Author Topic: Liability  (Read 2372 times)

Offline Stevie Leifheit

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Liability
« on: August 09, 2011, 06:12:34 PM »
What do you guys about liability? I was setting up a group for me to "teach" within the next week. Then it hit me, if we are training in a public place, and someone gets hurt, can they sue me? Am I liable?



Let me know how you guys handle stuff like this!


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Offline Michael Bergeron

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Re: Liability
« Reply #1 on: August 12, 2011, 09:24:07 PM »
For the TL;DR,  Legal responsibility:  None

Because you are on public property and you and the participants have had full disclosure of the risks involved in this activity, there is no liability to which you can be held, in the event of an accident...UNLESS, you intentionally cause it, i.e. round-house kick a newb in the face as he/she comes out of a roll.


If you are really worried, i suggest the following:

1)  Go to a local university and speak to the Student's Legal Assistance Office (SLAO) for full confirmation based on the laws in your state.
2)  Draft a waiver using some basic guidelines found here: http://athleticbusiness.com/articles/article.aspx?articleid=3370&zoneid=30    after that, have all participants sign and date 2 copies, 1 for them, 1 for you.   Maybe even have the SLAO review the waiver just to make sure.
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Offline Alec Furtado

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Re: Liability
« Reply #2 on: August 18, 2011, 06:23:24 PM »
No, you are still liable pretty much regardless of any waiver as far as I know. In my long talk with risk management at SCU, this is how it goes (if something happens and someone sues, obviously):

You'll get pulled up for a lawsuit. You'll say what you were doing. The defense will go, "Yea, parkour?" and then will proceed to show a bunch of YouTube videos to the jury and show how "crazy" it all is. Here's an excerpt from the talk (can find it my other thread too about university parkour programs):

Quote
we’ve to think about, ”Ok, we could get sued, that’s fine. But when we get sued, what are the people going to think about? What’s the jury gonna look like?” The jury is going to think James Bond… the opening scene of James Bond. Jumping around, that’s what the plaintiff’s attorney is going to show. “Look at this, this is crazy, they’re falling through things, they’re going crazy.” That’s the overall perception. And then, they’ll go to Youtube and they’re going to find all the crazy Youtube videos that are just random… of people that are doing parkour… or it looks like parkour, but it may not be doing what you’re doing. And so, they’re going to see that. They’re going to say, “What did Alec give you when he wanted the representation or he wanted to get approved?” So then we’re going to say, “Ok, well here’s the video.” They’re going to subpoena it. “Here’s the video that he provided.” So the first part of that video had all of the usual stuff, people jumping off buildings, off of roofs, et cetera. So that’s what they’re gonna see, and they’re like, “Holy crap, that’s crazy! This is exactly what they’re doing.” When in reality it’s not. You guys are doing what you were showing in the other parts, jumping off the sidewalk, jumping down the stairs, doing pullups and stuff like that. But the perception and what the court’s going to see and what the jury is going to see is this crazy parkour thing and the issue is going to be as student who “was doing parkour,” even though he might have been just going down the steps in the stadium, falling, hitting his head, and now is in a coma forever just because… we did everything we could, but he still hit his head. That’s what we’ve got to think about and that’s going to be the perception. The perception at this point of parkour is that it’s crazy… that may not be the reality or what you want to do, but that’s the perception.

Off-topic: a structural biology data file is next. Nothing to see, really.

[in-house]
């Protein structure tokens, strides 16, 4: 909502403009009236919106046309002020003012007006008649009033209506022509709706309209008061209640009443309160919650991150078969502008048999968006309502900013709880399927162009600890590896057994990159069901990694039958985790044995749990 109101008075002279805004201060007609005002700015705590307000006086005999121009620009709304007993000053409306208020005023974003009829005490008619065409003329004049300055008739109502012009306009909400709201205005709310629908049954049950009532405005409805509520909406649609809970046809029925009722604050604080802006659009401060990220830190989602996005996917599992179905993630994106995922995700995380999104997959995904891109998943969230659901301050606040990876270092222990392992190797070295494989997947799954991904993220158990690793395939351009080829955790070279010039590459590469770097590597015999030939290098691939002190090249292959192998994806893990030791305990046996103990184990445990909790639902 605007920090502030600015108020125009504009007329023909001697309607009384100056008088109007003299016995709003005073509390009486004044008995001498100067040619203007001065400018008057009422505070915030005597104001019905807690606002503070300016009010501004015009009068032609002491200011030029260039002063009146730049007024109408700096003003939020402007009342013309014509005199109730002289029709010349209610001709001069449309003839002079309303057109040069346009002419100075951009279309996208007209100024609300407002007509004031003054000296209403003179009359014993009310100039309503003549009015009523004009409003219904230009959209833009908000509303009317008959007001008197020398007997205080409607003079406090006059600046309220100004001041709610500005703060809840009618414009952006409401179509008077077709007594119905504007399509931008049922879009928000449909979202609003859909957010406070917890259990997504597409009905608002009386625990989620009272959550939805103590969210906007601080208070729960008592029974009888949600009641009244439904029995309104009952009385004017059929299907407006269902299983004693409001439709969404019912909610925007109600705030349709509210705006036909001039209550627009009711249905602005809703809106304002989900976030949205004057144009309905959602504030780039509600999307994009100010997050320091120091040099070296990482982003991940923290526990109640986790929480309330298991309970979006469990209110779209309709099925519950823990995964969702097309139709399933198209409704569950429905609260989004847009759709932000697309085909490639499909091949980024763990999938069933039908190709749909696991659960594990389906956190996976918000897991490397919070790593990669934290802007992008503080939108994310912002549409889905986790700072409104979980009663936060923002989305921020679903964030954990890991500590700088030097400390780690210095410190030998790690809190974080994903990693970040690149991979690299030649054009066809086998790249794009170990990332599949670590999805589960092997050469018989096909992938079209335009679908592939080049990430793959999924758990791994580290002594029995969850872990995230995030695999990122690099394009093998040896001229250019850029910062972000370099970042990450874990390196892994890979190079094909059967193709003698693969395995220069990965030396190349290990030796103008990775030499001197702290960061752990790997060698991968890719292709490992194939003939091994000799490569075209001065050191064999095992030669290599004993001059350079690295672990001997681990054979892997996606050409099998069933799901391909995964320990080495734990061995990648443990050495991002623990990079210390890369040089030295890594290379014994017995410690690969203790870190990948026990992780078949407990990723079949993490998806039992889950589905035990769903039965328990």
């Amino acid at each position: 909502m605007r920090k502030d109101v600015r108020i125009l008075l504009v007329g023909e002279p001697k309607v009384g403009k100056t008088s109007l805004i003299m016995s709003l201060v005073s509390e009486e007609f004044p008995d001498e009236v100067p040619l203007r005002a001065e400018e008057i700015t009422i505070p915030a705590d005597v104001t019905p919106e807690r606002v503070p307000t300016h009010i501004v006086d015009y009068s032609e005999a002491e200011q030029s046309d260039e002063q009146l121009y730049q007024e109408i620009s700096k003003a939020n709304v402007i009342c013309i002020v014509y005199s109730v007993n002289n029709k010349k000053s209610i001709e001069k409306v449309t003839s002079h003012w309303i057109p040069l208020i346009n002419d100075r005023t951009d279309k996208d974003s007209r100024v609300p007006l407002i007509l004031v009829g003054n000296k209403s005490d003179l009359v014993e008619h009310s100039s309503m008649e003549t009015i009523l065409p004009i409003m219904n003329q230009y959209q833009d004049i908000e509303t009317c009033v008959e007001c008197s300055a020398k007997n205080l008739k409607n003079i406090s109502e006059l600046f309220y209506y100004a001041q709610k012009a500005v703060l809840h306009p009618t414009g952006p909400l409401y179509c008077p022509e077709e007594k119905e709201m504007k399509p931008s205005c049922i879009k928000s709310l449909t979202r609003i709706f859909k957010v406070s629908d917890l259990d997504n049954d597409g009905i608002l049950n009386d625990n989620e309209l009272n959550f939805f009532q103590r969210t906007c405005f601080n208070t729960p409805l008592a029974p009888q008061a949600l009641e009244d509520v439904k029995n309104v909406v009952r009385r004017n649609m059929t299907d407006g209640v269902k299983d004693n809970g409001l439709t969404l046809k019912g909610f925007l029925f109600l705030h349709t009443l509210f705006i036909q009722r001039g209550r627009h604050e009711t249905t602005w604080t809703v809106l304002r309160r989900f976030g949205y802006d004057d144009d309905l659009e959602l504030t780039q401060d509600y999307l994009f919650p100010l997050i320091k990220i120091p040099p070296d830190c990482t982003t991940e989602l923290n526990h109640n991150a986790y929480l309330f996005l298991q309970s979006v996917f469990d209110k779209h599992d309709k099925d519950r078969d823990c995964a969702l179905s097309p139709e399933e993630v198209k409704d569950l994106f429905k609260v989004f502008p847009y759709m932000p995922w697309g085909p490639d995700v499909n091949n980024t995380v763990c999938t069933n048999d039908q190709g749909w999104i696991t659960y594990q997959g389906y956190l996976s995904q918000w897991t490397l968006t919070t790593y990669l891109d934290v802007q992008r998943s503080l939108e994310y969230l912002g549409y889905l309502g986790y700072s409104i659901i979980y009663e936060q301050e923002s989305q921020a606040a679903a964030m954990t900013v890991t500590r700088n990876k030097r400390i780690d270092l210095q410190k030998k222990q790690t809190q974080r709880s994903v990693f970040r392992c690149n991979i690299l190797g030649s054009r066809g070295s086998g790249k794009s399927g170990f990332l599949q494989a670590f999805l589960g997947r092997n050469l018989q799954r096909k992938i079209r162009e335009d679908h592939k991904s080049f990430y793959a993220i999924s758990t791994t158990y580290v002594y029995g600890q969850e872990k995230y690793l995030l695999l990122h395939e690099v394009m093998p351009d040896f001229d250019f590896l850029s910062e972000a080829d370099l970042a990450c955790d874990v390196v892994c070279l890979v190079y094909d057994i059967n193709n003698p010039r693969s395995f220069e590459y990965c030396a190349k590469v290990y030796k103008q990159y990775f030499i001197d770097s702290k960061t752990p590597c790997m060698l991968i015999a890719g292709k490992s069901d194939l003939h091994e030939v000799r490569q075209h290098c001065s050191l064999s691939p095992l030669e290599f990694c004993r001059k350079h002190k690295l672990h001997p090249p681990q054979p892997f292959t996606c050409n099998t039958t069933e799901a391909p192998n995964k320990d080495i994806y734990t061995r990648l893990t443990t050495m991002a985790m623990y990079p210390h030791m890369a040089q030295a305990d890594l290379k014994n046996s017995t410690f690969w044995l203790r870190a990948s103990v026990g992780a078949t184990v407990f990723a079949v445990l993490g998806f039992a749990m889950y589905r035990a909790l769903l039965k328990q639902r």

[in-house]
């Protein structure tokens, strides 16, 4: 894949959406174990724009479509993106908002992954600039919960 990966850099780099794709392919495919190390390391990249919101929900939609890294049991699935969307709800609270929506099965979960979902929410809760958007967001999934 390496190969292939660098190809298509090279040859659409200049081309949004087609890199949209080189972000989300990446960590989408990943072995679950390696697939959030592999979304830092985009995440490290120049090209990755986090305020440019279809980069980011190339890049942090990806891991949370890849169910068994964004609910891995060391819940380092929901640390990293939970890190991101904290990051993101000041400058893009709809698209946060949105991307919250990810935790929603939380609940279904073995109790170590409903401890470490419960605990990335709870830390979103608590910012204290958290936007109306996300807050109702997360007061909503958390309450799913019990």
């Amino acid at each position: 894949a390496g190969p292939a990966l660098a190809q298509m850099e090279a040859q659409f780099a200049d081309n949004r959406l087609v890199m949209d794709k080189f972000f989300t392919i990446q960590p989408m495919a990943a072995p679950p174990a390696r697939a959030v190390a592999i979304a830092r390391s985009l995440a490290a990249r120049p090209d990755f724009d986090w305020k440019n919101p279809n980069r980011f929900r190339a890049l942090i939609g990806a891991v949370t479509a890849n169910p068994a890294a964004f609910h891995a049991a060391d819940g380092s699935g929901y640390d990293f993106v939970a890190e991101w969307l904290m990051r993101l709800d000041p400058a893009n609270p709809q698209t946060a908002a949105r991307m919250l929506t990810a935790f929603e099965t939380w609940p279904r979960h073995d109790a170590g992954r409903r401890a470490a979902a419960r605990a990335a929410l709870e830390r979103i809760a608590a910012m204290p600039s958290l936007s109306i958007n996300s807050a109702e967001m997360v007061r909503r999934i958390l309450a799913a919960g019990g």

It's all what the jury thinks, and frankly right now, it probably won't tip in our favor. As was laid out in my other thread, we need to get some standardization going (and no, that won't kill parkour people ;)). If you can say, "Hey, we did everything right, we followed the tried and true guidelines of this national organizations. This was just some accident and we are not in the wrong." then you're much better off.
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